Shantz Pioneers of Waterloo County


Family Register of Isaac E. Shantz, written in German.
Source: From Pennsylvania to Waterloo: A Biographical History of Waterloo Township

The original Shantz families that pioneered in Waterloo County, Ontario, Canada in the early 1800's were all related.

The first Shantz pioneer to arrive in May 1806 was Christian R. Shantz (1779-1856), son of Isaac E. & Barbara (Reiff) Shantz.  He brought his wife Magdalena (Cressman) and their 3 children on the journey from Pennsylvania.  Christian settled on Lots 52 & 55 in what is now Kitchener, in the area around Sunnyside school and Eastwood Collegiate.  Shantz Lane is on Christian's original property, and the house he built later in his life not only still stands, but is still in use as a private residence.  Christian & Magdalena had 12 children.

Some of Christian's immediate family came in subsequent years.  His widowed mother Barbara arrived in 1808, bringing Christian's younger siblings Isaac, David, Fanny and Joseph.  Brother Abraham had arrived in 1806, but he didn't appreciate the Canadian winters and returned to Pennsylvania in 1817.  Brother Jacob along with his wife Maria (Yost) came to Canada in 1810.  Christian's widowed sister Maria (Shantz) Shoemaker also came to Waterloo County in 1829 along with her children.

A second Christian Shantz arrived in Waterloo County with his family in 1810.  Christian (1769-1857) & Hannah (Paul) Shantz settled in Freeport and raised a family of 10 children.  This Christian Shantz was an uncle to Christian R. Shantz, a half-brother of Isaac E. Shantz.

Ancestry

Isaac E. Shantz's parents were Jacob Shantz (1710-1781) and Magdalena, possibly maiden name Erb.  The mother of Isaac's half-brother Christian Shantz (1769-1857) was Catherine Beery.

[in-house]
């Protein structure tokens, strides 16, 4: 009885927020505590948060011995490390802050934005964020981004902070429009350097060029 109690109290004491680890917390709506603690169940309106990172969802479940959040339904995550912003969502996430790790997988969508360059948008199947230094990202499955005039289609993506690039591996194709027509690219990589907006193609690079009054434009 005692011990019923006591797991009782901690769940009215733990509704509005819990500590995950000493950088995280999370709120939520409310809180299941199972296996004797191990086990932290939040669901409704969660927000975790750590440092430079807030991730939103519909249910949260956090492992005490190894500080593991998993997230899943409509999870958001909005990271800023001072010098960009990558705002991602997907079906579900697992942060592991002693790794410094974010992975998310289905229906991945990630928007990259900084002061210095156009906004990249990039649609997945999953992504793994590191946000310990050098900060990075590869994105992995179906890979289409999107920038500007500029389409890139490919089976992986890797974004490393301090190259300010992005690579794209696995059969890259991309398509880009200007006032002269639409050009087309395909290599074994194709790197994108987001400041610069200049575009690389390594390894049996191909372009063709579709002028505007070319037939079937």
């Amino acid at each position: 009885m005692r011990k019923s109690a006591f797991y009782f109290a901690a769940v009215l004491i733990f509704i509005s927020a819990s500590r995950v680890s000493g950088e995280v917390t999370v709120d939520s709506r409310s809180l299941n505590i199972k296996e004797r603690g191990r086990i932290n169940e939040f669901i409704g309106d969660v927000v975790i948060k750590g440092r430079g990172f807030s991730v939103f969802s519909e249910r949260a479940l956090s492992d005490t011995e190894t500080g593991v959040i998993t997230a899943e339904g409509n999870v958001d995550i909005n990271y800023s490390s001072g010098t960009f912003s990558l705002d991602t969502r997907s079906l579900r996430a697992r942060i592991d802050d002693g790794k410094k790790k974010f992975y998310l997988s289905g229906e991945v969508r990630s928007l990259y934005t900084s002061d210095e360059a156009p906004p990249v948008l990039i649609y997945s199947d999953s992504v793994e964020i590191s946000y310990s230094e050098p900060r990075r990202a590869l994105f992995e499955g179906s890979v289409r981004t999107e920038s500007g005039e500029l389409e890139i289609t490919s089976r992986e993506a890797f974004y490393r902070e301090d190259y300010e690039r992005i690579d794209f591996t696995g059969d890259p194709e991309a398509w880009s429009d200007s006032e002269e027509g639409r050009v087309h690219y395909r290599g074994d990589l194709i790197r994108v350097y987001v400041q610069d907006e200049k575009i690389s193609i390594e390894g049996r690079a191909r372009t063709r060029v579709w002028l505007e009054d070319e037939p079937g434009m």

Jacob Shantz's pedigree is not known.  Published books and family trees mention a discovery by Dr. Homer Leroy Shantz in 1924 in Switzerland that showed a Jacob Shantz requesting permission from the authorities to leave in 1737.  This Jacob was a son of Ulrich Tschanz.  However, Richard Davis (www.mennosearch.com) has shown that this Jacob (1719-1795) lived in Berwick Twp., York Co., PA. and is not the Jacob Shantz who died in Pottstown in 1781.

Therefore, it is likely that "our" Jacob arrived on the ship "Charming Nancy" in Philadelphia on Oct. 8, 1737.  (Others believe it was the ship "Townsend.")  To date, this Jacob has not been connected to any Shantz families in Switzerland, but family tradition as recorded by Ezra Eby in 1895 states Jacob was a Swiss Mennonite who spent 15 years in Holland before arriving in America.

Jacob Shantz was buried in the Sprogel Cemetery in Pottstown, his stone reading "Hier Liegt Der Leib Von Jacob Shantz Gestarbim Februarius 1781".  That cemetery was moved to a new location in 1906 and the only visible stone on the new site at Hanover and Prospect Streets is for Mr. Sprogel.  According to an email from the Pottstown Historical Society (Aug. 9, 2005), the remaining stones are likely under the ground at the new site.  The old cemetery site became part of the Bethlehem Steel property.

Family Trees

Ancestors of Isaac E. Shantz

Descendants of Christian R. & Magdalena (Cressman) Shantz

Descendants of Jacob & Maria (Yost) Shantz

Descendants of Isaac & Esther (Bechtel) Shantz

Descendants of Joseph & Catherine (Schneider) Shantz

Descendants of Christian & Hannah (Paul) Shantz

Biographies, Documents, and Heirlooms

1930 Shantz Reunion Photo
This is a HUGE photo of hundreds of people at the 1930 Shantz Reunion at Waterloo Park, Waterloo, Ontario.  See if you can identify a face.

Will of Christian R. Shantz
The first Shantz pioneer in Waterloo County.

Will of Noah C. Shantz
A son of Christian R. & Magdalena (Cressman) Shantz.  Noah died after a stone wall fell on him and crushed his lower body.  During the few hours between the accident and his death, he dictated this will.

"Narrative of a Journey to Manitoba" by Jacob Y. Shantz, 1873
This pocket-sized booklet helped convince many European emigrants, including Russian Mennonites, to settle in the Canadian prairies during the late 1800's.

Can you add any info to this website?

Please email me.

  Darren Arndt

Last updated August 01, 2007